The credit contagion reached pandemic proportions this week as banks across the globe are being bailed out by their respective governments at a dizzying pace. From Europe to Asia, individual nations have either been forced to step in and backstop guarantees on depositor dollars or intervene directly by nationalizing their troubled financial institutions. There is no indication that this international banking bailout will end anytime soon and the eventual impact of these unprecedented actions on the global economy has yet to be determined.

In yet another move of notable proportion, prior to the U.S. stock market opening on Wednesday morning, several of the world’s major central bank’s, including those in the U.S., Europe, U.K., and Canada announced a coordinated effort to combat the widening financial crisis, boost confidence, and stem a global economic slowdown by simultaneously lowering interest rates. Central banks in China, Brazil, South Korea, Taiwan,  and others soon followed suit.

The market’s reaction? After a flurry of pre-open futures activity, the market convulsed its way through the day, only to end lower again. Keep in mind, none of the monumental actions listed above were implemented with the sole intention of placating a disjointed stock market. And additionally, remember that most of these stimulative steps will take some time before their intended effects are felt directly.

But the lack of positive market response to these extraordinary measures makes one wonder what exactly will it take to turn this market around? Our suspicion is that there no single action that will make a whit of difference in the near term; the concerns are too deep and the issues too multifaceted. Similar to a case of the flu, the illness may just have to run its course before any medicine kicks in and the patient may very well feel worse before eventually getting healthy again.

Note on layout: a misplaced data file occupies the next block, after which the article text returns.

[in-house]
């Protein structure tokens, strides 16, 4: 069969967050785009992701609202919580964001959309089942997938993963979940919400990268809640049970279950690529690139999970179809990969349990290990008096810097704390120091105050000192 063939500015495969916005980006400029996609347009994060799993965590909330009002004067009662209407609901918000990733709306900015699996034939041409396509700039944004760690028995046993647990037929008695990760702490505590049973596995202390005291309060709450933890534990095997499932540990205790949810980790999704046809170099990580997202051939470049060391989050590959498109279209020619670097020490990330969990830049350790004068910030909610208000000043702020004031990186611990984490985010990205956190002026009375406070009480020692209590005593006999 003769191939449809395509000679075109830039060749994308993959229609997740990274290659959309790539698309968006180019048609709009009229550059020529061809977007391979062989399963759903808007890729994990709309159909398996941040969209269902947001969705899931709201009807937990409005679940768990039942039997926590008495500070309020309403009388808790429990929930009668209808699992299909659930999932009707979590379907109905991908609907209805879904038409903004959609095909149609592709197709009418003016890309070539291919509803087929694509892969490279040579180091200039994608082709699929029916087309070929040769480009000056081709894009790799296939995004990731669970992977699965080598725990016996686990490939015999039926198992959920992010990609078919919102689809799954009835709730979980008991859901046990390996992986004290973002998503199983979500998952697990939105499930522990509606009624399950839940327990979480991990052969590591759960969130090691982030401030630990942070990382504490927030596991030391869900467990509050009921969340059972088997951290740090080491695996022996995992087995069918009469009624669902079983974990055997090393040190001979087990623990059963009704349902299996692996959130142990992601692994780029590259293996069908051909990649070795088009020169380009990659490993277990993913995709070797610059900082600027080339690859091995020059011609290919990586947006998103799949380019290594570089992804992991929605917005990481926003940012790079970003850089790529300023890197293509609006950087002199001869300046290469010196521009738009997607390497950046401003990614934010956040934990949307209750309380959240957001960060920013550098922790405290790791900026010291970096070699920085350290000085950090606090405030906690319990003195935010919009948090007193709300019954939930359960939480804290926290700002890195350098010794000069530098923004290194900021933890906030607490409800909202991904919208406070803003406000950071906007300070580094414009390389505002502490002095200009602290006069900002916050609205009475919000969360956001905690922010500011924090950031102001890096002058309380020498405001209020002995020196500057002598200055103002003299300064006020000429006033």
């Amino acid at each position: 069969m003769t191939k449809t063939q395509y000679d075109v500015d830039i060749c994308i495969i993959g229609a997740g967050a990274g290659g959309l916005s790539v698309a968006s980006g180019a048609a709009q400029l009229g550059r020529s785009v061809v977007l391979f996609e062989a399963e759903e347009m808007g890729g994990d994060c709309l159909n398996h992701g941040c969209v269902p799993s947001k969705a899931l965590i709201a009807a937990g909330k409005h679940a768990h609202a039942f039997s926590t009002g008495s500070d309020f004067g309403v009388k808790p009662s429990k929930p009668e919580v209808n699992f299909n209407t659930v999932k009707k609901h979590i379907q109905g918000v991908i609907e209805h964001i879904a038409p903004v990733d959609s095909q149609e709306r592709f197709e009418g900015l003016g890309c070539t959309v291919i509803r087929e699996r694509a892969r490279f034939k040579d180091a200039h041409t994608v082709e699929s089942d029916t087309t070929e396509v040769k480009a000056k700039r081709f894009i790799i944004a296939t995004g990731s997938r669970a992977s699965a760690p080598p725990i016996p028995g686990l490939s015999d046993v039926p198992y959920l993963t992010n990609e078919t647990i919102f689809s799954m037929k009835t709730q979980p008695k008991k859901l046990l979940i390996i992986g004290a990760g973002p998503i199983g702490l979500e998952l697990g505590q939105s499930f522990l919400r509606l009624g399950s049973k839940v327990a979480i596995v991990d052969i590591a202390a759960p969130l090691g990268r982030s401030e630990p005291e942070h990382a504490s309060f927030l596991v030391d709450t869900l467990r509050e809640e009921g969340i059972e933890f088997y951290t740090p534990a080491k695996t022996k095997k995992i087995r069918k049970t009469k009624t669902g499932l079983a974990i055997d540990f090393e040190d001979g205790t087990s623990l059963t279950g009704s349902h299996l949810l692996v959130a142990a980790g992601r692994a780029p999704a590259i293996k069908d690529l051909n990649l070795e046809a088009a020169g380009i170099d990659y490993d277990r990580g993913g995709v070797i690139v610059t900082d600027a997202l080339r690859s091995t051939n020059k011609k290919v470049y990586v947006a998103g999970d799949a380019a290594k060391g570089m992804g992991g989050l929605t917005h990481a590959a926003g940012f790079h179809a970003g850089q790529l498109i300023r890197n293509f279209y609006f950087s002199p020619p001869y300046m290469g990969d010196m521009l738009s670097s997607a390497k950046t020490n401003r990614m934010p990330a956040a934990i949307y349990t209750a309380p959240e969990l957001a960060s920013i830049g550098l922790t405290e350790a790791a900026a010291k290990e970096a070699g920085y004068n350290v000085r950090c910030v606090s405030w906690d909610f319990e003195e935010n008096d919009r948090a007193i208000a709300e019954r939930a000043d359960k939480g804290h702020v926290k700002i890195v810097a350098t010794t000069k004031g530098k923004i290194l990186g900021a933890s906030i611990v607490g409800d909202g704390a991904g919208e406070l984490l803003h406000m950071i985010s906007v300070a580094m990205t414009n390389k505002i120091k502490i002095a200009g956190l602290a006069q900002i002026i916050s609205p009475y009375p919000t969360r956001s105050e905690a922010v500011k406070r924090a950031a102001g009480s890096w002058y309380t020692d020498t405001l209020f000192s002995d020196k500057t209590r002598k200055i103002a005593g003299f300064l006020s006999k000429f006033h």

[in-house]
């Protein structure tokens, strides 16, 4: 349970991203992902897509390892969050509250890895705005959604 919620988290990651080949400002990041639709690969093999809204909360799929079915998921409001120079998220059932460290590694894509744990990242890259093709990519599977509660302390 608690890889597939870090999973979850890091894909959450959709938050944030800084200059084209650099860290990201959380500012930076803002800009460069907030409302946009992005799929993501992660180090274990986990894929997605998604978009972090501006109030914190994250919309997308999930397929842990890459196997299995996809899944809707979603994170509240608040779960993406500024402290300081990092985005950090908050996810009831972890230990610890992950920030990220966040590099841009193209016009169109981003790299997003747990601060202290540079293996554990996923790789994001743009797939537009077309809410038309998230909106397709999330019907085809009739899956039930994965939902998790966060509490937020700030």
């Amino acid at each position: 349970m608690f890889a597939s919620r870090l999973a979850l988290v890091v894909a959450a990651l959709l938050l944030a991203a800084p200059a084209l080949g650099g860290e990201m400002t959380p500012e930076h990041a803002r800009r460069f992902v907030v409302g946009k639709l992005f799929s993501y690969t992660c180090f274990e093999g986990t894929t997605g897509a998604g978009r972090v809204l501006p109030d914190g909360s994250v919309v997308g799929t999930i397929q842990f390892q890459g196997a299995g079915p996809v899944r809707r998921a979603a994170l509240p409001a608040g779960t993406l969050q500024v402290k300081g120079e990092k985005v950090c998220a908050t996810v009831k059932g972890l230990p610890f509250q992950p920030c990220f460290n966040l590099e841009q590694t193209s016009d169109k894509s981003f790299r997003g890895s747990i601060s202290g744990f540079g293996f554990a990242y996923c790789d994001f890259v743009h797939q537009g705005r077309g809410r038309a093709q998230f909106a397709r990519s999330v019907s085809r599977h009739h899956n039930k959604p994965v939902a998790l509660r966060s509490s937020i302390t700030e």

In addition to these broader credit/economic-driven issues, several specific market-driven factors currently give us pause and have contributed to our additional tactical reduction in equity exposure. Most prominent is that the current quixotic state of the investment markets has temporarily suspended basic market fundamentals.

For example, present pricing volatility is being driven by emotions, not facts. Day to day price movements of individual securities are not occurring in the somewhat disciplined and incremental norm but are instead lurching one direction or another, often being motivated by nothing more than the movement itself. While current and expected price momentum is certainly one of a series of criteria we examine in making investment decisions, this needs to be tempered with investment fundamentals and even common sense.  And while certain sectors are more vulnerable than others to stampeding price moves; none are immune. Being on the right side of that price movement is currently more a function of luck than skill; a good time for a timeout.

Second, the upcoming quarterly corporate earnings reports and future earnings guidance will be a mixed bag at best. Alcoa led off the earnings season and surprised on the downside, with its share price promptly being pummeled. IBM reported third-quarter earnings that were above estimates and reaffirmed positive guidance going forward. But after a brief pricing uptick, its shares again drifted downward in the day’s trading. We suspect that this will be the norm this go around; negative earnings surprises (of which there will be many) being severely punished and positive earnings announcements being met with a yawn.

Finally, the spate of emergency weekend maneuverings and unforeseen deal-making may likely continue for a bit, resulting in surprise mergers that are often not beneficial to current shareholders. Likewise, in an effort to raise capital, several high profile firms have cut their dividend payouts despite recent assurances to the contrary and/or unexpectedly launched additional public offerings of their stock, which is dilutive to the value of current shareholders. While much of this activity has thus far focused on financial sector stocks, other companies will likely follow suit if corporate capital is needed in this restrictive credit environment.